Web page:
Grazing & Range Management

Grazing management

Rangeland ecosystems have evolved over thousands of years, adapting to the soils, climate and natural disturbance factors of the Northern Great Plains, especially the influence of wild grazers like bison.

What is rangeland?

Rangeland, or range, is land supporting indigenous or introduced vegetation that is either grazed or has the potential to be grazed and is managed as a natural ecosystem.

Rangeland includes:

  • Grassland
  • Grazeable forestland
  • Shrubland
  • Pastureland
  • Riparian areas
  • Shrubland

Rangelands are an important agricultural resource for livestock grazing. In Alberta, it is estimated that rangelands provide forage to about 14 per cent of the Alberta beef cattle herd.

Rangeland management: then and now

Simply stated, range management is about balancing human needs and demands from rangelands with the needs of the range resource; i.e. to protect soil, vegetation and water.

The first domestic livestock arrived in Alberta with the fur trade and eventually ranching became established by the 1870's. Traditionally, range management has dealt with manipulating grazing so that both plant and animal production are maintained or improved.

Today, range management also includes a broader perspective of grazing. It is viewed as a natural process and tool for perpetuating rangeland ecosystems to be managed along with other factors like fire, disturbance, and human activity.

Ranching and range science have served to protect much of the remaining native range, a home to a vast array of flora and fauna (fish and wildlife), ecological goods and services, and vital to the livestock industry and future needs and appreciation of Albertans.

For more information about the history of Rangeland Management in Alberta, you can review a copy of the Grazing Lease Stewardship Code of Practice at:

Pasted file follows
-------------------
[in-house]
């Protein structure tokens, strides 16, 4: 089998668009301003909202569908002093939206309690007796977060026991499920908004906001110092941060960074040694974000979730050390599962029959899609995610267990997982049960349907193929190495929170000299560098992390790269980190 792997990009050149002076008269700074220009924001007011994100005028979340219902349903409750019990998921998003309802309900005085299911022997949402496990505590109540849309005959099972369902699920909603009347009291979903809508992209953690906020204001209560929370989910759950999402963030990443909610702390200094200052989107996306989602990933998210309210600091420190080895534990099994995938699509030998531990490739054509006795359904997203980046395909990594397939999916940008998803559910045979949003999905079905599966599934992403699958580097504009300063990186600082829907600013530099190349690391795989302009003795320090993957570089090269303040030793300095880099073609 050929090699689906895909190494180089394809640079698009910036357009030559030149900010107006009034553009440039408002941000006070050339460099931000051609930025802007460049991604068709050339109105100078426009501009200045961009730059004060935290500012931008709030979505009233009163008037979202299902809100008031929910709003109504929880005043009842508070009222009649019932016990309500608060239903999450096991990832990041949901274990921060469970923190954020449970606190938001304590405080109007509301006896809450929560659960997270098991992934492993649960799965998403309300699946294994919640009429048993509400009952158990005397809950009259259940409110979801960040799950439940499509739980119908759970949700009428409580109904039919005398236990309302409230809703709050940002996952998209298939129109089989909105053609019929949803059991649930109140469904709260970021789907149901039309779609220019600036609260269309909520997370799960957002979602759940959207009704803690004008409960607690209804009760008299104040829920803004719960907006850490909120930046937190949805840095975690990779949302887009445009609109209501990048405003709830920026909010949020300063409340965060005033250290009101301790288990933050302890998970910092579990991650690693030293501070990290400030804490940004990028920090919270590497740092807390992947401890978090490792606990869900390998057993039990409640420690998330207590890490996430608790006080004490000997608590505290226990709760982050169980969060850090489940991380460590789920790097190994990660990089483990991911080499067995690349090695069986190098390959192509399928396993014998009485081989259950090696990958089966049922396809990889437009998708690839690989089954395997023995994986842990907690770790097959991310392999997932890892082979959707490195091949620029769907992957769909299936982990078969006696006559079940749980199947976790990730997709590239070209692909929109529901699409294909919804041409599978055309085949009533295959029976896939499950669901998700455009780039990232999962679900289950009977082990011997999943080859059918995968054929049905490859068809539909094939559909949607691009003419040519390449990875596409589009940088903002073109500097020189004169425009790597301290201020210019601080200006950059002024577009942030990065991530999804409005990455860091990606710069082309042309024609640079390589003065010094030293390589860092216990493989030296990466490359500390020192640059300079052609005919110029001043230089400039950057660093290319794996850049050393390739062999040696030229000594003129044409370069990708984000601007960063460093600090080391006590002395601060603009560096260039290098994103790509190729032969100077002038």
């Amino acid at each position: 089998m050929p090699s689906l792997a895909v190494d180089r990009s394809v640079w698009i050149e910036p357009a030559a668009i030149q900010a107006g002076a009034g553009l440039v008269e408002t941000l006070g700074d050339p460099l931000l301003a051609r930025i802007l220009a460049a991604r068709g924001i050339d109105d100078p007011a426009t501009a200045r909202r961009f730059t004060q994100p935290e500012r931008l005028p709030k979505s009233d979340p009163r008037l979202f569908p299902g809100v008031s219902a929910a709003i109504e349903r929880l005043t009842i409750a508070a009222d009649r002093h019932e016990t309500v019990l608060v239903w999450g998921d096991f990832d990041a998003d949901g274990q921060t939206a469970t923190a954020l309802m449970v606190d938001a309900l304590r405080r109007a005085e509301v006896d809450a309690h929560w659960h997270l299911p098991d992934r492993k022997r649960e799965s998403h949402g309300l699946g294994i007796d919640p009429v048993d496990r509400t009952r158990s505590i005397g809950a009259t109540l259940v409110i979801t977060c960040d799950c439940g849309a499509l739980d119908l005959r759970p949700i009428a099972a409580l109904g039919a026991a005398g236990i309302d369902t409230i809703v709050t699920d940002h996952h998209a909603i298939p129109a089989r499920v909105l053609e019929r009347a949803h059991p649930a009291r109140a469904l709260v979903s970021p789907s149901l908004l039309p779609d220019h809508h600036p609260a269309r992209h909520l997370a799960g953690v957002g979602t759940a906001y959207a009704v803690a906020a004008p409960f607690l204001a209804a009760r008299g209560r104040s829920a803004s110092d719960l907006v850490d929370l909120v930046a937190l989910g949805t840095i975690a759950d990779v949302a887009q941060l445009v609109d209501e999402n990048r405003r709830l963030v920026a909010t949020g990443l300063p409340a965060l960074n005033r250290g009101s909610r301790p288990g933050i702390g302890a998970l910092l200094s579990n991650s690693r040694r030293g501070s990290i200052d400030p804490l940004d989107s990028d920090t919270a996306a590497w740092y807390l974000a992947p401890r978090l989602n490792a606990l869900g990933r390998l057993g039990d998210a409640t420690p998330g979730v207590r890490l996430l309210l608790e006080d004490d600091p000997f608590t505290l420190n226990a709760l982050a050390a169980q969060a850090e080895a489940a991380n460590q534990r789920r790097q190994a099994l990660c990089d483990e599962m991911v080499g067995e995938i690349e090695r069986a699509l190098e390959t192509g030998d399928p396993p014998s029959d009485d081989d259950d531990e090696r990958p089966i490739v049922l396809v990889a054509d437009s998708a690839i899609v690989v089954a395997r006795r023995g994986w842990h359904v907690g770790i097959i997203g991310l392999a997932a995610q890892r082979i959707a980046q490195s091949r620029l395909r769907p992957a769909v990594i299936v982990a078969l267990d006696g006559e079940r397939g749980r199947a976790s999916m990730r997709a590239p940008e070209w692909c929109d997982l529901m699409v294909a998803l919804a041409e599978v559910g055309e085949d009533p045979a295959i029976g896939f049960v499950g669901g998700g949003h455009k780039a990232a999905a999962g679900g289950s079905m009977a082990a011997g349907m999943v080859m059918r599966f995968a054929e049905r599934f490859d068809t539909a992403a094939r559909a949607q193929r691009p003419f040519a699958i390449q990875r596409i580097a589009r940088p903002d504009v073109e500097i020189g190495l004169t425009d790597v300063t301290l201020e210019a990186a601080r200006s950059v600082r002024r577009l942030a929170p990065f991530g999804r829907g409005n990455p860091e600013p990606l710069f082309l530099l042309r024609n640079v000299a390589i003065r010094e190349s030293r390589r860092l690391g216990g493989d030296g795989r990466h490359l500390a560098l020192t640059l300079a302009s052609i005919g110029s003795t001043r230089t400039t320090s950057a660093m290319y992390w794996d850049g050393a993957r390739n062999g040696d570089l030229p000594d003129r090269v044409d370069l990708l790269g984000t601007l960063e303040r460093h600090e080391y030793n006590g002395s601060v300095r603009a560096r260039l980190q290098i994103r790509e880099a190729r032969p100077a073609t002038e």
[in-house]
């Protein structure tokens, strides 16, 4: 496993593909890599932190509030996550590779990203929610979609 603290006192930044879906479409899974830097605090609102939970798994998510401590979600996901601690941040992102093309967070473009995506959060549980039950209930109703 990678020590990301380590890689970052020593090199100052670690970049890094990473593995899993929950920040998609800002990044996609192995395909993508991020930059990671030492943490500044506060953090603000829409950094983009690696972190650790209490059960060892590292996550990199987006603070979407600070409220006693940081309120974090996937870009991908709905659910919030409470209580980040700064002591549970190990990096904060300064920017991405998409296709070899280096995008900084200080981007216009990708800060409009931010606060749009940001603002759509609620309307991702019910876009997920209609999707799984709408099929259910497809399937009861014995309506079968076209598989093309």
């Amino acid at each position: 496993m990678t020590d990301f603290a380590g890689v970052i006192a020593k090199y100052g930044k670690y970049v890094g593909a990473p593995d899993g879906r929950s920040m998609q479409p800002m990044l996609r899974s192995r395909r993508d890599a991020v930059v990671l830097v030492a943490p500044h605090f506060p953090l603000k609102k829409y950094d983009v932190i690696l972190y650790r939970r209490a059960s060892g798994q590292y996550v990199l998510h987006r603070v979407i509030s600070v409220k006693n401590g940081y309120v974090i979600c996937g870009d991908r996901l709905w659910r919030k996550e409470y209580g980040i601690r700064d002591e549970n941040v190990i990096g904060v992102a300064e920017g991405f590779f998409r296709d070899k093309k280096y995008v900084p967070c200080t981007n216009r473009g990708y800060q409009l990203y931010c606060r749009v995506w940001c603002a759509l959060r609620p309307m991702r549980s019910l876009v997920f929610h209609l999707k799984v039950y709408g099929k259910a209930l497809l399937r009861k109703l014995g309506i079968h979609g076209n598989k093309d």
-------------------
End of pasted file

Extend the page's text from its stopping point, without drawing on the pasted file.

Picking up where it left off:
Rangeland management goals

One of the department's core businesses is the effective management of rangeland on the province's public land.

With about 8 million acres (3.3 million hectares) of grazing land used by livestock producers under various forms of dispositions, this management task is a significant responsibility that the department shares with ranchers and farmers.

Key goals of range management are to maintain:

  • A diversity of native plant species, especially deep-rooted and productive forms
  • Vigorous healthy plants with well developed root systems
  • Adequate vegetative cover to protect soils from erosion and to conserve scarce moisture

Rangeland management principles

Range management principles are applied to maintain or foster healthy productive rangeland. These include:

  • Balancing livestock demands with the available forage supply; the rancher harvests forage to produce red meat but leaves adequate ungrazed residue to protect plants and soil
  • Promoting even livestock distribution by using tools like fencing, salt placement and water development to spread the grazing over the landscape
  • Avoiding grazing rangeland during vulnerable periods; early spring grazing can stress range plants when energy reserves are depleted as new growth is initiated
  • Providing effective rest periods after grazing to allow range plants to recover from the stresses of grazing

On Alberta rangelands, a planned and balanced cycle of forage harvest and renewal is required to protect the range resource and sustain the many benefits that rangelands provide.

 

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Updated: Aug 21, 2015